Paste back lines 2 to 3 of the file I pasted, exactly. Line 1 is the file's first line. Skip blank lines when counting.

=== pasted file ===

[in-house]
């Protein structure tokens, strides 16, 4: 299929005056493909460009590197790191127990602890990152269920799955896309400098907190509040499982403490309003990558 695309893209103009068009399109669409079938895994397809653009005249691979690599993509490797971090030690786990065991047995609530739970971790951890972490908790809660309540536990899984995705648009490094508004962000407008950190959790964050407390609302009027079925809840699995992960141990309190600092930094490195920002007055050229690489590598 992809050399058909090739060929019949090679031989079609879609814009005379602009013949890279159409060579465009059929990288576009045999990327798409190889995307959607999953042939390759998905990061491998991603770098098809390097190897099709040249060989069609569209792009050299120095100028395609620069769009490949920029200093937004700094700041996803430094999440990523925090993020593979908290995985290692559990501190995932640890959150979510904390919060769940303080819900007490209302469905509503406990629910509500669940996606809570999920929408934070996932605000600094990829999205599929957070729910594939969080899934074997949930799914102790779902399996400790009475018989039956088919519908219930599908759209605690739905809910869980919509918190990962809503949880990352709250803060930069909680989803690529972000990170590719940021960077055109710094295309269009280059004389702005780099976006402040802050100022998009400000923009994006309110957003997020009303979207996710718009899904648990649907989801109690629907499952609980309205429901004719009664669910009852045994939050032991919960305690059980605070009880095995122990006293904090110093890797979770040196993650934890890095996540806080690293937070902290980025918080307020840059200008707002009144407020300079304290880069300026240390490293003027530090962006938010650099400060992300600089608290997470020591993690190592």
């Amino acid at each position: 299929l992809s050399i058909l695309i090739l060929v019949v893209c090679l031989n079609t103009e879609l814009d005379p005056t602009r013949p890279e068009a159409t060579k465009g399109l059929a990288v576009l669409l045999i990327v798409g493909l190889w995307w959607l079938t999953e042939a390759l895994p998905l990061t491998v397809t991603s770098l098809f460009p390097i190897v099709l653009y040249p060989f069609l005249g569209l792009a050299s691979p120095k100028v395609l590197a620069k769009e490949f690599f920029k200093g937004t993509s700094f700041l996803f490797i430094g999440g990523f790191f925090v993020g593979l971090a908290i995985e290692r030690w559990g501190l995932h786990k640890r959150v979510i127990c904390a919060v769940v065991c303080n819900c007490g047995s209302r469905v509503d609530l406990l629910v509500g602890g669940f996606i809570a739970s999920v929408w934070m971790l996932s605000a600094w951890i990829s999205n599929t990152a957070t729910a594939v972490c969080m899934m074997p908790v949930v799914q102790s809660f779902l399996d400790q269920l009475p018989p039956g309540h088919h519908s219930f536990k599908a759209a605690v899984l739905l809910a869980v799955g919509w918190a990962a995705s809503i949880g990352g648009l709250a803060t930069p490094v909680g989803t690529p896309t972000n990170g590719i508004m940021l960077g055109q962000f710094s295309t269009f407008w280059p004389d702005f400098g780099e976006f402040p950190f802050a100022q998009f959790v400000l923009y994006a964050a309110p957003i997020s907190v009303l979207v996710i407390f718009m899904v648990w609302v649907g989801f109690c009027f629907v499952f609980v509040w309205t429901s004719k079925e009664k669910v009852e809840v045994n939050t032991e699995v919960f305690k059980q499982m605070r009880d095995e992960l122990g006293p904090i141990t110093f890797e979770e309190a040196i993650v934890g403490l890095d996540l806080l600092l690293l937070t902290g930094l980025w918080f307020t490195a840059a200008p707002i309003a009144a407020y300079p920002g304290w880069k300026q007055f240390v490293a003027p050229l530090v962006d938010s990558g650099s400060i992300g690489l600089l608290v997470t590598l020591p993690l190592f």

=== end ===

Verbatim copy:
């Protein structure tokens, strides 16, 4: 299929005056493909460009590197790191127990602890990152269920799955896309400098907190509040499982403490309003990558 695309893209103009068009399109669409079938895994397809653009005249691979690599993509490797971090030690786990065991047995609530739970971790951890972490908790809660309540536990899984995705648009490094508004962000407008950190959790964050407390609302009027079925809840699995992960141990309190600092930094490195920002007055050229690489590598 992809050399058909090739060929019949090679031989079609879609814009005379602009013949890279159409060579465009059929990288576009045999990327798409190889995307959607999953042939390759998905990061491998991603770098098809390097190897099709040249060989069609569209792009050299120095100028395609620069769009490949920029200093937004700094700041996803430094999440990523925090993020593979908290995985290692559990501190995932640890959150979510904390919060769940303080819900007490209302469905509503406990629910509500669940996606809570999920929408934070996932605000600094990829999205599929957070729910594939969080899934074997949930799914102790779902399996400790009475018989039956088919519908219930599908759209605690739905809910869980919509918190990962809503949880990352709250803060930069909680989803690529972000990170590719940021960077055109710094295309269009280059004389702005780099976006402040802050100022998009400000923009994006309110957003997020009303979207996710718009899904648990649907989801109690629907499952609980309205429901004719009664669910009852045994939050032991919960305690059980605070009880095995122990006293904090110093890797979770040196993650934890890095996540806080690293937070902290980025918080307020840059200008707002009144407020300079304290880069300026240390490293003027530090962006938010650099400060992300600089608290997470020591993690190592």
């Amino acid at each position: 299929l992809s050399i058909l695309i090739l060929v019949v893209c090679l031989n079609t103009e879609l814009d005379p005056t602009r013949p890279e068009a159409t060579k465009g399109l059929a990288v576009l669409l045999i990327v798409g493909l190889w995307w959607l079938t999953e042939a390759l895994p998905l990061t491998v397809t991603s770098l098809f460009p390097i190897v099709l653009y040249p060989f069609l005249g569209l792009a050299s691979p120095k100028v395609l590197a620069k769009e490949f690599f920029k200093g937004t993509s700094f700041l996803f490797i430094g999440g990523f790191f925090v993020g593979l971090a908290i995985e290692r030690w559990g501190l995932h786990k640890r959150v979510i127990c904390a919060v769940v065991c303080n819900c007490g047995s209302r469905v509503d609530l406990l629910v509500g602890g669940f996606i809570a739970s999920v929408w934070m971790l996932s605000a600094w951890i990829s999205n599929t990152a957070t729910a594939v972490c969080m899934m074997p908790v949930v799914q102790s809660f779902l399996d400790q269920l009475p018989p039956g309540h088919h519908s219930f536990k599908a759209a605690v899984l739905l809910a869980v799955g919509w918190a990962a995705s809503i949880g990352g648009l709250a803060t930069p490094v909680g989803t690529p896309t972000n990170g590719i508004m940021l960077g055109q962000f710094s295309t269009f407008w280059p004389d702005f400098g780099e976006f402040p950190f802050a100022q998009f959790v400000l923009y994006a964050a309110p957003i997020s907190v009303l979207v996710i407390f718009m899904v648990w609302v649907g989801f109690c009027f629907v499952f609980v509040w309205t429901s004719k079925e009664k669910v009852e809840v045994n939050t032991e699995v919960f305690k059980q499982m605070r009880d095995e992960l122990g006293p904090i141990t110093f890797e979770e309190a040196i993650v934890g403490l890095d996540l806080l600092l690293l937070t902290g930094l980025w918080f307020t490195a840059a200008p707002i309003a009144a407020y300079p920002g304290w880069k300026q007055f240390v490293a003027p050229l530090v962006d938010s990558g650099s400060i992300g690489l600089l608290v997470t590598l020591p993690l190592f």